~Cooked beans: Toss into a soup or stew to add bulk/texture/nutrients.
~Grilled/roasted vegetables: Add to a warm stir-fry or grain bowl, top with your freshly made sauce.

Most beans and peas take a while to cook, so they’re an excellent candidate for batch cooking. There are so many delicious ways to incorporate legumes into your weekly repertoire, so make more than you anticipate consuming and freeze the excess in an airtight, sealed container for simplicity down the road!

I love using a variety of beans in tacos/wraps because they are infinitely flexible; you can add nearly anything to a shell, (flour or corn tortilla, a coconut wrap or even a lettuce wrap!) like salsa, spinach, mushrooms, avocado, seeds/nuts, grains, different herbs and lots more, to make an easy to eat hand-held meal. There are also some great recipes for bean burgers out there! But I’m saving that for another post! Squeal!

I hope this helps you find simplicity and variety in the kitchen. We have to retrain our imagination wheels and, depending on how long you’ve strayed away from cooking, that could take a little time, so be patient, creative and bold. Try new recipes, explore flavors, and save time and money all while getting healthy! Oink!



Roasted Vegetable Recipes


Roasting is a simple and healthy way to cook vegetables. All you need is a bit of salt, pepper, oil and an oven and you can transform nearly any vegetable into something sweet with a caramelized and crunchy exterior and a soft, juicy interior.
When cooked properly, roasted vegetables not present well, but also have a delicious and earthy flavorful side dish or meal!

Cauliflower – Tossed in a lemon-garlic dressing, this delicious roasted cauliflower is healthy and naturally high in vitamin C.

You will need:                                                                                                                                                   1 clove garlic
zest and juice of 1/2 lemon
1/2 tsp sea salt
freshly ground black pepper (to taste)
2 to 3 tbsp olive oil (or other oil of your choice)                                                                                         1 whole head cauliflower
nutritional yeast or non-dairy parmesan cheese* (optional)

How to do it:                                                                                                                                                 Dressing – crush the garlic over a large bowl. Add the lemon zest, lemon juice, salt and pepper. Whisk in the olive oil. Set aside while you prepare the cauliflower.                                                       To start the cauliflower, preheat your oven to 450° degrees Fahrenheit. Remove the large florets from the cauliflower and cut them into even-sized pieces. Any of the very large florets can be sliced in half so each piece has a flat side. Place the cauliflower in the dressing and toss to coat.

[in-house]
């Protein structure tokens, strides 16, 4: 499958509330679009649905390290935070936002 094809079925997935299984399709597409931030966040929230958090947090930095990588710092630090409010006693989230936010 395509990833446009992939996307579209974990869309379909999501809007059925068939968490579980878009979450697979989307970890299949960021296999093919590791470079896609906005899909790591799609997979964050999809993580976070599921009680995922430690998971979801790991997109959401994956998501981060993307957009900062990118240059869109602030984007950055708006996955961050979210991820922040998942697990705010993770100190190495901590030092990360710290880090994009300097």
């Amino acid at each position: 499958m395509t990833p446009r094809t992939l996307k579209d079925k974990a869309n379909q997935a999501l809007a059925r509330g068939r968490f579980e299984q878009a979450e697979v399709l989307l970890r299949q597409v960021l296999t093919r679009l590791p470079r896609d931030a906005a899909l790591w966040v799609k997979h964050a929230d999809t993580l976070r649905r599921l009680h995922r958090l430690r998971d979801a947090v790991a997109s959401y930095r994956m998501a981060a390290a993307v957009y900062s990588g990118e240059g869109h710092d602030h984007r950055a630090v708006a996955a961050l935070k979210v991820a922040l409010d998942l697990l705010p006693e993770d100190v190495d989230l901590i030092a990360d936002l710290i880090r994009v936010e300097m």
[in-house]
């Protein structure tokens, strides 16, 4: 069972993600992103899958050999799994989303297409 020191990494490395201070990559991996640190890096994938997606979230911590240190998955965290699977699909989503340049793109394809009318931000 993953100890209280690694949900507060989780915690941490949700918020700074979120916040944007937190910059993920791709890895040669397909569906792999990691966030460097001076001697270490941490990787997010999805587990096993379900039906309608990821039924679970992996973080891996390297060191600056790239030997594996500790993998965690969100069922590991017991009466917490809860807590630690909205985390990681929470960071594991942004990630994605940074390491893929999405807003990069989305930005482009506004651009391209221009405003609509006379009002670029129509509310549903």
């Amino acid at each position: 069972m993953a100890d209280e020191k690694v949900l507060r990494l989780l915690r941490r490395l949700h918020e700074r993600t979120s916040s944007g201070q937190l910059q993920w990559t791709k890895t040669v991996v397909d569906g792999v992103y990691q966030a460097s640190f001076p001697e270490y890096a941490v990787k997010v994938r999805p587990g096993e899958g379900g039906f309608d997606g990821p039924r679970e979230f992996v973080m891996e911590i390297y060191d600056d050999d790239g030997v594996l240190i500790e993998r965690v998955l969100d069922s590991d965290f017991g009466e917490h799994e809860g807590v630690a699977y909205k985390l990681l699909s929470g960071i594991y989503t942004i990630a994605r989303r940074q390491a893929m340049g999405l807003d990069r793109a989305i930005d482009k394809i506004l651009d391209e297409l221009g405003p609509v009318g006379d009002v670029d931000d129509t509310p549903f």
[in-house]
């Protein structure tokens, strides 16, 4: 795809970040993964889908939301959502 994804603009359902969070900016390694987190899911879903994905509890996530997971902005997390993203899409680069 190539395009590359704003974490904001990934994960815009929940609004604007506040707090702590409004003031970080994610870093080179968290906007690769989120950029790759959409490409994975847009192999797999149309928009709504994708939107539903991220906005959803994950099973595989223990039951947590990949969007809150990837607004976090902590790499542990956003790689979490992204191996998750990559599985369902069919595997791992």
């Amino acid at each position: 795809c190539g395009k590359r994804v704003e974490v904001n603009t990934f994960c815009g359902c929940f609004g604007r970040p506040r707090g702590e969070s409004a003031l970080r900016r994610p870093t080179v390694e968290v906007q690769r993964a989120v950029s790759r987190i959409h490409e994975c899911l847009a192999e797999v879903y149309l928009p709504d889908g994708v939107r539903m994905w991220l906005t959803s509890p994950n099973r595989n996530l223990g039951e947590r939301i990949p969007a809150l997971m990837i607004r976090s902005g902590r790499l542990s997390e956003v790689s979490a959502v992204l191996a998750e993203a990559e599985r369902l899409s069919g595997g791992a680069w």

To roast the cauliflower, line a baking sheet with parchment paper. Lay cauliflower cut-side down, so they caramelize nicely. Roast for about 10 minutes before tossing. Return to the oven for about 3 or 4 minutes or until it is almost cooked through.
Once it is almost cooked through, sprinkle nutritional yeast or grate some fresh parmesan cheese over top, if desired.
Transfer to a serving dish and enjoy.

Brussels Sprouts –

You will need:                                                                                                                                                    1 lb Brussels sprouts
1 to 2 tbsp oil (grapeseed or coconut)
sea salt, to taste
freshly ground black pepper, to taste

How:                                                                                                                                                                Preheat the oven to 400°F (205°C). Wash, dry and trim the Brussels sprouts. Cut in half lengthwise. Place into a bowl and toss with the oil and salt and pepper to taste. Arrange cut-side down on a parchment-lined baking tray. Place into the oven and roast for 8 to 12 minutes or until golden, turning once, if necessary.
Once done, serve immediately.

Pantry Clean Out!


Getting your kitchen prepared for your new lifestyle can be fun and will be helpful keeping you on track and ‘sticking with it’ when meal time rolls around!

Instead of listing what to get rid of, lets talk about the key items to keep stocked in your Freshitarian Kitchen pantry.